They are recommended for one-time use. “They are safe for their immediate intended purpose but not beyond what they are designed for,” the Singapore Food Agency (SFA) states on its website.

If you must reuse disposable plastics, then a “like-for-like” approach is important, said Leung. This means refilling a container of bottled water with water instead of, say, coffee.

He also reminds his friends and colleagues to look out for telltale signs that they should stop using a container.

Discolouration in a particular area could mean it was overheated. After repeated use, the takeaway container’s texture could change and become harder or softer. “These are signs that it has gone beyond the limits of the plastic formulations,” said Leung.

“If you ignore all these signs and continue using the plastic container, you’d be taking the risk of accumulating more of these chemicals than you’re exposed to normally.”

While it is important to be environmentally friendly, there is “no point” in using disposable containers inappropriately, he added.

Instead of risking chemicals from these containers leaching into one’s food or beverage, consider reusable containers with at least the plastic identification code and a food safety label.

5. WHAT IF A REUSABLE AND A DISPOSABLE CONTAINER ARE BOTH POLYPROPYLENE?

Although the labels indicate the same code, the plastic formulations could be very different, said Leung, as reusable containers are designed to “resist certain physical cleaning”.

“The manufacturer could have added some acid resistance, some oil resistance as well,” he noted. “For the disposable (container), the manufacturer … might not add in too many of these additional functions”.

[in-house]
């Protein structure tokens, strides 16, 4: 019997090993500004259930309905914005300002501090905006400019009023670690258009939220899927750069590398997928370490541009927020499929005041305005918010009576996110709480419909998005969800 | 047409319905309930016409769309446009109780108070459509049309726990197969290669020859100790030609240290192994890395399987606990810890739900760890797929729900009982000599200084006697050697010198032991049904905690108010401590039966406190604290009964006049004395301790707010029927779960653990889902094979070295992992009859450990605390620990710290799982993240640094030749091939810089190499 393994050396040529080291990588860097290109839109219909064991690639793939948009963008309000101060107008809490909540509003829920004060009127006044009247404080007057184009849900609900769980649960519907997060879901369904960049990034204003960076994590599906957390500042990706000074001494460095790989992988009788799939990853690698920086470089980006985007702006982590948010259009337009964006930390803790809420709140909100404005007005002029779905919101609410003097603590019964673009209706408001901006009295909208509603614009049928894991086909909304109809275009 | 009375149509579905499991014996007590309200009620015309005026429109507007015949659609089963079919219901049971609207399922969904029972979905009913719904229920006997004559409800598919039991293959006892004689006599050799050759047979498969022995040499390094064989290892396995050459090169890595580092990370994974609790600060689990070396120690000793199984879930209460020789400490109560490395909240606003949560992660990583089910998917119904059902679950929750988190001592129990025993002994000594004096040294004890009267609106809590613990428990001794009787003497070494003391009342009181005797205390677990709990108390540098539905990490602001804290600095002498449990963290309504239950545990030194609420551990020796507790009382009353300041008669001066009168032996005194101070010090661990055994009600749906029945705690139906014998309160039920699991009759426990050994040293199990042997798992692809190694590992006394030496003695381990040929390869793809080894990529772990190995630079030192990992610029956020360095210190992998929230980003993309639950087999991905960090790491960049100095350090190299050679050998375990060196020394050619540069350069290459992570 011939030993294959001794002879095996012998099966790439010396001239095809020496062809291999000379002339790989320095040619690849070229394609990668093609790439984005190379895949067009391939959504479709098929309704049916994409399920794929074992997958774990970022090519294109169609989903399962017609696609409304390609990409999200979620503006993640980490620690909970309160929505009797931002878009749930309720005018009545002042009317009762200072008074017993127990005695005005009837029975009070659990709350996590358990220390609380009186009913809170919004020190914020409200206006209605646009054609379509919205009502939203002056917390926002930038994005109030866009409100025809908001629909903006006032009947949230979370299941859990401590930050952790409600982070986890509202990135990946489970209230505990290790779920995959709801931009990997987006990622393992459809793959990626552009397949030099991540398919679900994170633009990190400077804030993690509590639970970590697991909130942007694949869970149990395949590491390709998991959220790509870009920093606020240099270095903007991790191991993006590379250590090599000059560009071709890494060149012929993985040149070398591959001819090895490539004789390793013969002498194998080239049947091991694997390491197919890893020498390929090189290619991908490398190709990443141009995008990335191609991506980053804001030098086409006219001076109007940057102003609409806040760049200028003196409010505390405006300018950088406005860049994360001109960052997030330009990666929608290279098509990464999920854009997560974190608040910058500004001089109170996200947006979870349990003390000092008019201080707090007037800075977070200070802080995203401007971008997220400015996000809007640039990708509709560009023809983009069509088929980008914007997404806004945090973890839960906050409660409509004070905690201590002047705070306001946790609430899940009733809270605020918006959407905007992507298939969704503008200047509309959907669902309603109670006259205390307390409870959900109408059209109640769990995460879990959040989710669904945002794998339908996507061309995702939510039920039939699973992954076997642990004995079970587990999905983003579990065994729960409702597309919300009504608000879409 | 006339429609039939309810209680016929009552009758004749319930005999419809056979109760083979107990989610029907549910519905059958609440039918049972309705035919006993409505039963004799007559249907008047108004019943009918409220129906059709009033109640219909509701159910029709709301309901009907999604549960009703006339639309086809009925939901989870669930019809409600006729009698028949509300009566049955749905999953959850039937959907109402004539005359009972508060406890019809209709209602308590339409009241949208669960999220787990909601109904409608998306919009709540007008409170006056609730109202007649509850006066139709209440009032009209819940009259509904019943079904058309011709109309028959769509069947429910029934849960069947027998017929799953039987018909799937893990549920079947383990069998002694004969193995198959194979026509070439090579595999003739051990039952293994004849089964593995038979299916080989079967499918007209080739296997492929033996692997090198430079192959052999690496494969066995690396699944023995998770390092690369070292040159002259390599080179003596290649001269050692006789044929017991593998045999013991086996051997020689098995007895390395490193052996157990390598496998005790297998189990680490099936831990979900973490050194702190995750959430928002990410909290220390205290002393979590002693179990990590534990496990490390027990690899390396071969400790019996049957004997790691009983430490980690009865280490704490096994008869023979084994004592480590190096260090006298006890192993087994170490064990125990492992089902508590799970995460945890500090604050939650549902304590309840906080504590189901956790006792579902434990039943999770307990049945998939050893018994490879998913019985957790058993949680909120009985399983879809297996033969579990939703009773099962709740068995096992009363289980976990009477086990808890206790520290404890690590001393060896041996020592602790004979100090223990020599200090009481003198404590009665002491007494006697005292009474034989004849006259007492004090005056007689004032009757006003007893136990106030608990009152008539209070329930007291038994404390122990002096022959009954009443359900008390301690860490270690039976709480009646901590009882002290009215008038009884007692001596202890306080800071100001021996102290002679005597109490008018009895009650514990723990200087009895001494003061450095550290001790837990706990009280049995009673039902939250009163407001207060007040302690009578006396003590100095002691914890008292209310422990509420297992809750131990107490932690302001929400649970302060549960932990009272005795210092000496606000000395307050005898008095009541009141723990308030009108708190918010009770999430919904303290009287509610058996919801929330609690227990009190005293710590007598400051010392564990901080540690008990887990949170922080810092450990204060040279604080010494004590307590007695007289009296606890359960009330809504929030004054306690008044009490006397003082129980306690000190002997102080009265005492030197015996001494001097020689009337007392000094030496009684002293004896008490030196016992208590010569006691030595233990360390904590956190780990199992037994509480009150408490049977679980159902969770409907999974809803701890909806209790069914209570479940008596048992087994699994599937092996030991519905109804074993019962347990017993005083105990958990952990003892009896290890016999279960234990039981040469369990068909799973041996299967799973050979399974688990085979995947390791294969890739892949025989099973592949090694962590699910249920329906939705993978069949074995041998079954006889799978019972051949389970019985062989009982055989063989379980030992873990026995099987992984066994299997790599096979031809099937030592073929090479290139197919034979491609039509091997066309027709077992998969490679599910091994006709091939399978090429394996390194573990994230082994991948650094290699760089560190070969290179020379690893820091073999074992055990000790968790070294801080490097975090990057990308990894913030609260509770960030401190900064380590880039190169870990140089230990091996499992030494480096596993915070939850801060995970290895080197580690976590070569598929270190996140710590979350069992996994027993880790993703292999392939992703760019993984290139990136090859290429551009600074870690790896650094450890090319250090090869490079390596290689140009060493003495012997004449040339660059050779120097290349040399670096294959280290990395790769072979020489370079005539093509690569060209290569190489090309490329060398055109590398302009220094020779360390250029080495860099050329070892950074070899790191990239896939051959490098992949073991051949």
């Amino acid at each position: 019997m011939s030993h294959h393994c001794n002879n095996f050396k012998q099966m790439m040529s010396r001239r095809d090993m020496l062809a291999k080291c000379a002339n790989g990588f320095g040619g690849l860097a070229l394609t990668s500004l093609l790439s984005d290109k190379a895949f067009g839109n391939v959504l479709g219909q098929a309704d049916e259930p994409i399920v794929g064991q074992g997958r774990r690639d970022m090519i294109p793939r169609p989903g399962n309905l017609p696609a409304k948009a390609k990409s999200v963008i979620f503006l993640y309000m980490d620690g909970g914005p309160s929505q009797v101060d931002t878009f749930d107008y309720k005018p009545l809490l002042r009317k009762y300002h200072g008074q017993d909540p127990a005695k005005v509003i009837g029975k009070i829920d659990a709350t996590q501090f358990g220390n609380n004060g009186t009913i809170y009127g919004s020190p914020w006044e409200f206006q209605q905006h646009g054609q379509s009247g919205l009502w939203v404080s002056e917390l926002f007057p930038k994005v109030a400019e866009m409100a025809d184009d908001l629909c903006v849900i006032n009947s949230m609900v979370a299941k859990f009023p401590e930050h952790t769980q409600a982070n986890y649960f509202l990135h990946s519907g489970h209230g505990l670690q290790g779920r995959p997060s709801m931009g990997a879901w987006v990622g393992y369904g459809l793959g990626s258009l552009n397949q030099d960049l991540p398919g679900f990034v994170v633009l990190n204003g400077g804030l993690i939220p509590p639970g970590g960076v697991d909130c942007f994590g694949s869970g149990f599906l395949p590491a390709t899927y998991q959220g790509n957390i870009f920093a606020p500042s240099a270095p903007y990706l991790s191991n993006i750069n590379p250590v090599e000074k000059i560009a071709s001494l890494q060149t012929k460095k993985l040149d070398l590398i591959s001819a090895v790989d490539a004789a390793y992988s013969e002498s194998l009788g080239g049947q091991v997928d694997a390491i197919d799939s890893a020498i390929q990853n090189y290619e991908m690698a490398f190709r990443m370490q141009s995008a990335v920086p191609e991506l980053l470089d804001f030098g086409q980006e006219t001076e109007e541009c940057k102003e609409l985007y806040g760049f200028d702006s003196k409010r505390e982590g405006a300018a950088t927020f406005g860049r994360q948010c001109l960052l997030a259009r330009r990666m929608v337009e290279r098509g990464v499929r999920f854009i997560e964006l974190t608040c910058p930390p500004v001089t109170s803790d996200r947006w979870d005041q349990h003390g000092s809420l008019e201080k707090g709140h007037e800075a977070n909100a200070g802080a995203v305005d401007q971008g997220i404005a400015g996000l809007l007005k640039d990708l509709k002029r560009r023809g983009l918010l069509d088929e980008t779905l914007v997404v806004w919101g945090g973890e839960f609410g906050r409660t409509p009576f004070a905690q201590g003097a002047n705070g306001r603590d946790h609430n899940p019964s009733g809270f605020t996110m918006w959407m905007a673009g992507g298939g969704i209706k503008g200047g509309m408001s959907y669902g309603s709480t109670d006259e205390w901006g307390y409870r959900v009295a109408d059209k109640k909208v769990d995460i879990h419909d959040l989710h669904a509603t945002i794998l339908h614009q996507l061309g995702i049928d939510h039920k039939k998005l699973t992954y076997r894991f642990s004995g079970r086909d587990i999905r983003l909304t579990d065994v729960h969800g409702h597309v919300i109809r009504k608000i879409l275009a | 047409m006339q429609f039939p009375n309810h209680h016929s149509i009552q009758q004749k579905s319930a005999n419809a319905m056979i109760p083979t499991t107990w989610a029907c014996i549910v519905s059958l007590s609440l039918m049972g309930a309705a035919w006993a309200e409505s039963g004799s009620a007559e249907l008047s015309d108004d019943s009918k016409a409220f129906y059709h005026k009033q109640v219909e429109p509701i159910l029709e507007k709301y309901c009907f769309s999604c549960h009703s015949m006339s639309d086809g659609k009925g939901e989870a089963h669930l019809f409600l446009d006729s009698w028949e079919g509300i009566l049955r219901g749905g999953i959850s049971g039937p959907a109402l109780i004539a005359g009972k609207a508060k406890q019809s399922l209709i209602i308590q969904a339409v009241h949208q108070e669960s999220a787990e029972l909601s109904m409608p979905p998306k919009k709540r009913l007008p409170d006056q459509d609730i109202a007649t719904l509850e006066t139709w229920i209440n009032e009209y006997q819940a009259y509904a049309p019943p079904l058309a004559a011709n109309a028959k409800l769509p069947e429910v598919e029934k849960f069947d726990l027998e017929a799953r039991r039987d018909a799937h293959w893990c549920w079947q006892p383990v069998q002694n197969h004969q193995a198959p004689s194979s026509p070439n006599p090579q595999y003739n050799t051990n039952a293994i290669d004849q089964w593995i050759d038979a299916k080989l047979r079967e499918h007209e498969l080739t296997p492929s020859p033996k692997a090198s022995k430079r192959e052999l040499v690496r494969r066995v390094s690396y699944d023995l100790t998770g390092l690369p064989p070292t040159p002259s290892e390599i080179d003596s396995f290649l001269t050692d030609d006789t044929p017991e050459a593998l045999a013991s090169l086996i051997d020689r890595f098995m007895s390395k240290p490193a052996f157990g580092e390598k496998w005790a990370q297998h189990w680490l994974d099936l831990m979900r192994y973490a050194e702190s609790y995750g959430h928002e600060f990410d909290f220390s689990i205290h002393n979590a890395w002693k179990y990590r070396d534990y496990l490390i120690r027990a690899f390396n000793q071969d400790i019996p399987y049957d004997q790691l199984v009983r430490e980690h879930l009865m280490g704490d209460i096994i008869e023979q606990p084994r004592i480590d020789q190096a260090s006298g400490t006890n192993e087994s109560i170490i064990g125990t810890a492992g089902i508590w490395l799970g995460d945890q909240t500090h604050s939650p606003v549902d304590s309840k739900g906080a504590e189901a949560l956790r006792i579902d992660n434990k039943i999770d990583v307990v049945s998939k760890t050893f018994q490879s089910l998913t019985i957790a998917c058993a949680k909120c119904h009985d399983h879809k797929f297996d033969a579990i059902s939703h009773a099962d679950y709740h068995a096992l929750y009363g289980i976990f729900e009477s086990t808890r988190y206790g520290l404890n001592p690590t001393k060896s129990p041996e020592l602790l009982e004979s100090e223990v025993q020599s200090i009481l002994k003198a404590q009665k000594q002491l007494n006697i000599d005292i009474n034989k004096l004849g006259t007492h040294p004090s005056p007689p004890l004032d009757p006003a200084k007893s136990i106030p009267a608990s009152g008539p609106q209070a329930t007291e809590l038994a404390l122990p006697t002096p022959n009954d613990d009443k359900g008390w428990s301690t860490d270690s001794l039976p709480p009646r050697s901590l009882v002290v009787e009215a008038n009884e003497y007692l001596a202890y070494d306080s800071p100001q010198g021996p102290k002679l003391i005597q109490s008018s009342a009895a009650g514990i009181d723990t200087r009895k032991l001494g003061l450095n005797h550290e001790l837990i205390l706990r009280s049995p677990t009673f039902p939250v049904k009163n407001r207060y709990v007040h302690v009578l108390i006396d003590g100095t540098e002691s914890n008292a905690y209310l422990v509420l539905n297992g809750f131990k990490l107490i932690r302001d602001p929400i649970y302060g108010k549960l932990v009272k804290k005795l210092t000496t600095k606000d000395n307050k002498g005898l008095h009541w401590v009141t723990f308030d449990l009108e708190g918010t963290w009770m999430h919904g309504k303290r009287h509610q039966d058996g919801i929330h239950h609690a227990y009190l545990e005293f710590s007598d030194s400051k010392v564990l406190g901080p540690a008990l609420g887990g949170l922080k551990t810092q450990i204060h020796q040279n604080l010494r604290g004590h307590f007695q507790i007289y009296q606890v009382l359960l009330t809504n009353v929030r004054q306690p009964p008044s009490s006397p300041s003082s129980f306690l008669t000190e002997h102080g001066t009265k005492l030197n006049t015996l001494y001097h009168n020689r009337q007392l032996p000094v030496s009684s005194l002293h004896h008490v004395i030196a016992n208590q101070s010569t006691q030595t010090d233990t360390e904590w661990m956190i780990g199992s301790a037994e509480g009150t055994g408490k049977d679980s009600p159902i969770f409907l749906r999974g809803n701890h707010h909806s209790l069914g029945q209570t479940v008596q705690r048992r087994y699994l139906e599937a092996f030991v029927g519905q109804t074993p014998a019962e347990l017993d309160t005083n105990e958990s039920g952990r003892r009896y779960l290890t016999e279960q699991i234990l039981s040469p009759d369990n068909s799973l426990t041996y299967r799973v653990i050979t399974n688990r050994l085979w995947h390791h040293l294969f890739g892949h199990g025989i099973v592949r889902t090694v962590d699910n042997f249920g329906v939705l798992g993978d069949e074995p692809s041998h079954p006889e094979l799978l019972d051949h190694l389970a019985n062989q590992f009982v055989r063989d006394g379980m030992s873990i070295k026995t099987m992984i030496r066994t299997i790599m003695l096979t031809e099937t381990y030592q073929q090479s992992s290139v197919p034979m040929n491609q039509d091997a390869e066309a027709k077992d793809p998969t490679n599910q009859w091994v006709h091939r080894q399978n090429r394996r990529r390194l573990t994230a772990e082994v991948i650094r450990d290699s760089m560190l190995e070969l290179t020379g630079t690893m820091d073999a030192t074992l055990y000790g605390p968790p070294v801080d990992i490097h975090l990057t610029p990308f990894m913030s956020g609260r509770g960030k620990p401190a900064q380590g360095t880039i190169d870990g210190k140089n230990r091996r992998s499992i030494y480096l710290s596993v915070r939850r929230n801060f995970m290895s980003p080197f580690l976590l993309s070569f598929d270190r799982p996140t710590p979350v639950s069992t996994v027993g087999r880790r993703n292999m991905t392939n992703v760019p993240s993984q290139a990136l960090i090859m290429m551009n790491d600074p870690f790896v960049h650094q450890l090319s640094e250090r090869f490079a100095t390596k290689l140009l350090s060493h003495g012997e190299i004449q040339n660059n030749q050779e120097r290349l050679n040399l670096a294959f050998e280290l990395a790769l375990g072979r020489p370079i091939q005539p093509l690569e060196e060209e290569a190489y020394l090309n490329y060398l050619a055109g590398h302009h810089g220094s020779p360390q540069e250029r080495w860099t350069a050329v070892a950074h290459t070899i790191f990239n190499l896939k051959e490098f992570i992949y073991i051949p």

6. WHAT ARE THE REGULATIONS ON FOOD CONTAINERS?

All food-contact items, including water bottles and food containers, that are imported, sold or used in Singapore must comply with the Sale of Food Act.

For instance, food containers “capable of imparting lead, antimony, arsenic, cadmium or any other toxic substance to any food stored, prepared or cooked in it” are not allowed.

The SFA does not grant pre-market approval for food containers.

WATCH: Is it safe to microwave food in plastic? Know what’s in your disposable plastic containers (5:15)

“It is also the responsibility of the food manufacturer and trader to ensure that the food-contact articles used for storing or for commercial packing of their food do not migrate any harmful substances into the food,” the agency stated online.

7. SHOUD I BE WORRIED ABOUT INGESTING MICROPLASTICS WHEN DRINKING BOTTLED WATER?

The dose and level of exposure are important, said Leung.

When scientists conduct toxicological studies, they generally test at an “extreme level” to see the worst that could happen, he noted.

“From a usual day-to-day exposure (to the) extreme level, we often have (a difference of) about 100 to … a million times the concentration.”

The accumulation of some compounds — for example, at “very extreme” experimental-level doses of the trace metals that may be found in plastics — could lead to major toxicities and affect the central nervous system, he added.

For more from CNA Insider’s Talking Point web original series, read 5 things to know about what’s in your toothpaste for your teeth’s sake (and your children’s) and what you should know about acai, the on-trend fruity treat.

Source: CNA/dp